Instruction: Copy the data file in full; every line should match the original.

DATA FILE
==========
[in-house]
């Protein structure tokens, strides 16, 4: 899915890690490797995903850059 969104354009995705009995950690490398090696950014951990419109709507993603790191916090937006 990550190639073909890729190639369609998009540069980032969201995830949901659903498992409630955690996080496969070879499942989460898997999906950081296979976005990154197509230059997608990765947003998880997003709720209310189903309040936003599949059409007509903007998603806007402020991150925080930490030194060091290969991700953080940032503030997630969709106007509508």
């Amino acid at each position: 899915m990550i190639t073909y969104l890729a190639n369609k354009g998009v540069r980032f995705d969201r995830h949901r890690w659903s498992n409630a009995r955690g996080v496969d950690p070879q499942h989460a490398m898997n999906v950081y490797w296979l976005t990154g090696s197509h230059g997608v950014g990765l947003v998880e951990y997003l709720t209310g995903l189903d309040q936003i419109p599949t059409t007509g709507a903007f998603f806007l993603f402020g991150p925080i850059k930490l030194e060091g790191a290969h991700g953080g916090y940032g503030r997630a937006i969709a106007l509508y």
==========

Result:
[in-house]
């Protein structure tokens, strides 16, 4: 899915890690490797995903850059 969104354009995705009995950690490398090696950014951990419109709507993603790191916090937006 990550190639073909890729190639369609998009540069980032969201995830949901659903498992409630955690996080496969070879499942989460898997999906950081296979976005990154197509230059997608990765947003998880997003709720209310189903309040936003599949059409007509903007998603806007402020991150925080930490030194060091290969991700953080940032503030997630969709106007509508």
């Amino acid at each position: 899915m990550i190639t073909y969104l890729a190639n369609k354009g998009v540069r980032f995705d969201r995830h949901r890690w659903s498992n409630a009995r955690g996080v496969d950690p070879q499942h989460a490398m898997n999906v950081y490797w296979l976005t990154g090696s197509h230059g997608v950014g990765l947003v998880e951990y997003l709720t209310g995903l189903d309040q936003i419109p599949t059409t007509g709507a903007f998603f806007l993603f402020g991150p925080i850059k930490l030194e060091g790191a290969h991700g953080g916090y940032g503030r997630a937006i969709a106007l509508y």